Deputy Attorney General Rod Rosenstein’s claim that the Department of Justice (DOJ) cannot be “extorted” by Congress for subpoenaed documents to which lawmakers have a constitutional right is “a fireable offense,” former U.S. Attorney for the District of Columbia Joseph diGenova said Tuesday on Fox News’ “The Ingraham Angle.”
Rosenstein addressed reports that GOP lawmakers were drafting articles of impeachment against him and issuing “threats” after he refused to comply with their subpoenas for documents about DOJ investigations into allegations of collusion between President Donald Trump’s 2016 campaign and Russian interests.
The congressional subpoenas Rosenstein is resisting also concern DOJ’s probe of former Secretary of State Hillary Clinton’s use of a private server and email address to conduct official U.S. diplomatic business.
“There are people who have been making threats, privately and publicly, against me for quite some time,” Rosenstein said Tuesday at the Newseum in Washington, D.C. “And I think they should understand by now, the Department of Justice is not going to be extorted.”
DiGenova (above, left) said that Rosenstein revealed “his ignorance of the Constitution” by using the word “extorted” in such a fashion.
“Congress has demanded access to documents that it’s entitled to under the Constitution pursuant to its oversight function,” he said. “His refusal and obstructionism to turn over those documents has led to the confrontation, which is why they are considering his impeachment.”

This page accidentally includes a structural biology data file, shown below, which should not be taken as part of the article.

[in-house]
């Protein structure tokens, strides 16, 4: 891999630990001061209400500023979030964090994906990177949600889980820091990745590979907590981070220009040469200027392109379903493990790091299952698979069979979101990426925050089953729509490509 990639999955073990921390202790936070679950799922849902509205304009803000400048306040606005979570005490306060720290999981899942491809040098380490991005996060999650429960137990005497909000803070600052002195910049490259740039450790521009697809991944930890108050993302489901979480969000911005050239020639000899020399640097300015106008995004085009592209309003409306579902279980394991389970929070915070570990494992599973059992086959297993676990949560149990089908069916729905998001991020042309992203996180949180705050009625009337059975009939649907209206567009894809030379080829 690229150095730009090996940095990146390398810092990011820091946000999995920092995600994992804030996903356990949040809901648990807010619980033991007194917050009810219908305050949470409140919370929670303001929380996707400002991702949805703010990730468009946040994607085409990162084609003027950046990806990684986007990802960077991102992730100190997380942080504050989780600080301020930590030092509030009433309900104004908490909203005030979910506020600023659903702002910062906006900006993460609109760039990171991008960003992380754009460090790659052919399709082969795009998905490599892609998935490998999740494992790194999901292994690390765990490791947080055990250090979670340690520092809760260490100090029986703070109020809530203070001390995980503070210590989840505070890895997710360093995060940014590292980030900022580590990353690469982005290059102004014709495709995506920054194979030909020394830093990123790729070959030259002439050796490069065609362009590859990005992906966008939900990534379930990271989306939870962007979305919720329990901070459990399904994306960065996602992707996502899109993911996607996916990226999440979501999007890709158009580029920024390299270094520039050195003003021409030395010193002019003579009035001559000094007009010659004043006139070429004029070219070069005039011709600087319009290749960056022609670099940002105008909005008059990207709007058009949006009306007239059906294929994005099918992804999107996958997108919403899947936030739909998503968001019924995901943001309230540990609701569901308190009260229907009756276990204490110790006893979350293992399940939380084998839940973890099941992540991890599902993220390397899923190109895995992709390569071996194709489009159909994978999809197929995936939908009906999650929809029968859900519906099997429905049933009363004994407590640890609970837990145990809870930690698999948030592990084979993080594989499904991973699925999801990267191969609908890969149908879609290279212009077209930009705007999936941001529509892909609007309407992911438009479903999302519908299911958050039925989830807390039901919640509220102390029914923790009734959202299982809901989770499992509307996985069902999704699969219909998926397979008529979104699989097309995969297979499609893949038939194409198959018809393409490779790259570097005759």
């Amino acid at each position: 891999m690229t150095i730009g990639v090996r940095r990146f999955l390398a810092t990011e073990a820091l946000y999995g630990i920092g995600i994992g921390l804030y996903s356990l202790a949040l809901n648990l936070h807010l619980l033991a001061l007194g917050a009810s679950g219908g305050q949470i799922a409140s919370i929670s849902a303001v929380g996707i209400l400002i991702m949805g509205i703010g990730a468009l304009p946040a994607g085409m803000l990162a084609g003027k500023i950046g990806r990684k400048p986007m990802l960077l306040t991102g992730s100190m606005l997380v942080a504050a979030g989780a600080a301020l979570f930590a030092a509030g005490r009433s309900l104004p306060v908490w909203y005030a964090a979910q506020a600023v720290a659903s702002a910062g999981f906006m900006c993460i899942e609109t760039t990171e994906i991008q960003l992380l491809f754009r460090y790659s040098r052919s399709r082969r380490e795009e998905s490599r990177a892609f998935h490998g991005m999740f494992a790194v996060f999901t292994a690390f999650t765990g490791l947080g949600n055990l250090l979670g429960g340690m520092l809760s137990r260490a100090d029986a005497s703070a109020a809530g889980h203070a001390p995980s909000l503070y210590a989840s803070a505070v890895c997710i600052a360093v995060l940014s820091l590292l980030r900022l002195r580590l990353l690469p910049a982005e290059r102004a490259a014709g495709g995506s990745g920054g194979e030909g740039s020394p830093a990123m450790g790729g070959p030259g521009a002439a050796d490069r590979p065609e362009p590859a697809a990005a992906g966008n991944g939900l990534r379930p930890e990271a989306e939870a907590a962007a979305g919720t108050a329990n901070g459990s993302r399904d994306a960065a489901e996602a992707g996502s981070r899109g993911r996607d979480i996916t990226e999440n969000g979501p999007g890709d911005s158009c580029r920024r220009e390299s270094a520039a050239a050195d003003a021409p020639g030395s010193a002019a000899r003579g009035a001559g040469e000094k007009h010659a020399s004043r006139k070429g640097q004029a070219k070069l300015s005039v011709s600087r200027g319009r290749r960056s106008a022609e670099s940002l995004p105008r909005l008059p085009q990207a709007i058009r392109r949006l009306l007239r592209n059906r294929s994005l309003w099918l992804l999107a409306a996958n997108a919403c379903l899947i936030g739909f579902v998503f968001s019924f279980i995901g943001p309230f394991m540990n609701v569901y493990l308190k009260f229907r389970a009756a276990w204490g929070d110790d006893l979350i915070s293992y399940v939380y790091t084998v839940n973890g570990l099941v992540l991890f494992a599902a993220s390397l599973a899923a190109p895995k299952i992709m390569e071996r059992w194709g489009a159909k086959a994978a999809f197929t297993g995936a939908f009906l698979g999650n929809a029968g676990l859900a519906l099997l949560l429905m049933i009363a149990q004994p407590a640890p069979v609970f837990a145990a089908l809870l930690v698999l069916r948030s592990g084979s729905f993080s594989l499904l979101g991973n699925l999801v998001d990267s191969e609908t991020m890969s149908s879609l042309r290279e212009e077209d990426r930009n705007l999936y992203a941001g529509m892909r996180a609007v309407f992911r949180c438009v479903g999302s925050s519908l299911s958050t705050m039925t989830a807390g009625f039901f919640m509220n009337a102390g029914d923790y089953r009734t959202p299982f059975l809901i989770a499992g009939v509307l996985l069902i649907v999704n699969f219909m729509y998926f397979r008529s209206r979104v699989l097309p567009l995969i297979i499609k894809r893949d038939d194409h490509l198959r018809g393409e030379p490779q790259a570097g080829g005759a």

“If he thinks that’s extortion, I suggest that he resign from office because he’s clearly a legal incompetent,” diGenova continued. “He can resist Congress, but he cannot refuse to turn over documents that Congress has a right to see.”
DiGenova insisted that Rosenstein’s use of the word “extorted” was “an absolute outrage on the part of a constitutional officer who is the deputy attorney general of the United States.”
“That is unbecoming, and it’s a fireable offense. He is not going to be fired because the president shouldn’t do it,” diGenova said. “When the deputy attorney general of the United States uses the word ‘extortion’ for Congress’ seeking documents it’s entitled to under oversight, that is outrageous. Grow up, Rod.”
Rep. Mark Meadows (R-N.C.), who is a member of the House Committee on Oversight and Government Reform, responded to Rosenstein’s comments on Twitter, saying, “If he believes being asked to do his job is ‘extortion,’ then Rod Rosenstein should step aside and allow us to find a new Deputy Attorney General, preferably one who is interested in transparency.”
If he believes being asked to do his job is ‘extortion,’ then Rod Rosenstein should step aside and allow us to find a new Deputy Attorney General—preferably one who is interested in transparency
— Mark Meadows (@RepMarkMeadows) May 1, 2018